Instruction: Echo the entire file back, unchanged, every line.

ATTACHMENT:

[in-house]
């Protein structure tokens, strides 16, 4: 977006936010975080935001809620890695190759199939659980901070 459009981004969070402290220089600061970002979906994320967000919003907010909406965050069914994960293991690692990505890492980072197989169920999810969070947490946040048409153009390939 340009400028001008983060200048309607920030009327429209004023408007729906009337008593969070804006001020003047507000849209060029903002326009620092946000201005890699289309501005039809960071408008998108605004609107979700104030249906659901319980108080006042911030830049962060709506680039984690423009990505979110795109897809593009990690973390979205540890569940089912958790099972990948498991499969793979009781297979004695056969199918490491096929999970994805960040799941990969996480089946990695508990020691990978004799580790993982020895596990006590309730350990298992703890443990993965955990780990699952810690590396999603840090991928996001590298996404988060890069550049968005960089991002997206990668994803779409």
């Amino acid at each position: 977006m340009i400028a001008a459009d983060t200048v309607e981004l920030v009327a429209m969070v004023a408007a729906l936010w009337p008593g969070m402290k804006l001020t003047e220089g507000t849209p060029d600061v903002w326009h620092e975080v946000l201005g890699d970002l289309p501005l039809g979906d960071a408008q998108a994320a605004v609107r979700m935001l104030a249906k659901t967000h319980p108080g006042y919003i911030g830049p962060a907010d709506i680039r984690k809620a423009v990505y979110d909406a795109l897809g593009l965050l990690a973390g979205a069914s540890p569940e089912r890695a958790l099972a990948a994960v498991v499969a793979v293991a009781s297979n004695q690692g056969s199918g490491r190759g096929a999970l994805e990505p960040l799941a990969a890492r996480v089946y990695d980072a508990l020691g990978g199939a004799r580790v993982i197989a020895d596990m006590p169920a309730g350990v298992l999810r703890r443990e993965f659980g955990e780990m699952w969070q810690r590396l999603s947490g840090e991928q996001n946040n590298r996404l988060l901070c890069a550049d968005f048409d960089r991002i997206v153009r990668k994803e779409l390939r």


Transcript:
[in-house]
């Protein structure tokens, strides 16, 4: 977006936010975080935001809620890695190759199939659980901070 459009981004969070402290220089600061970002979906994320967000919003907010909406965050069914994960293991690692990505890492980072197989169920999810969070947490946040048409153009390939 340009400028001008983060200048309607920030009327429209004023408007729906009337008593969070804006001020003047507000849209060029903002326009620092946000201005890699289309501005039809960071408008998108605004609107979700104030249906659901319980108080006042911030830049962060709506680039984690423009990505979110795109897809593009990690973390979205540890569940089912958790099972990948498991499969793979009781297979004695056969199918490491096929999970994805960040799941990969996480089946990695508990020691990978004799580790993982020895596990006590309730350990298992703890443990993965955990780990699952810690590396999603840090991928996001590298996404988060890069550049968005960089991002997206990668994803779409």
């Amino acid at each position: 977006m340009i400028a001008a459009d983060t200048v309607e981004l920030v009327a429209m969070v004023a408007a729906l936010w009337p008593g969070m402290k804006l001020t003047e220089g507000t849209p060029d600061v903002w326009h620092e975080v946000l201005g890699d970002l289309p501005l039809g979906d960071a408008q998108a994320a605004v609107r979700m935001l104030a249906k659901t967000h319980p108080g006042y919003i911030g830049p962060a907010d709506i680039r984690k809620a423009v990505y979110d909406a795109l897809g593009l965050l990690a973390g979205a069914s540890p569940e089912r890695a958790l099972a990948a994960v498991v499969a793979v293991a009781s297979n004695q690692g056969s199918g490491r190759g096929a999970l994805e990505p960040l799941a990969a890492r996480v089946y990695d980072a508990l020691g990978g199939a004799r580790v993982i197989a020895d596990m006590p169920a309730g350990v298992l999810r703890r443990e993965f659980g955990e780990m699952w969070q810690r590396l999603s947490g840090e991928q996001n946040n590298r996404l988060l901070c890069a550049d968005f048409d960089r991002i997206v153009r990668k994803e779409l390939r």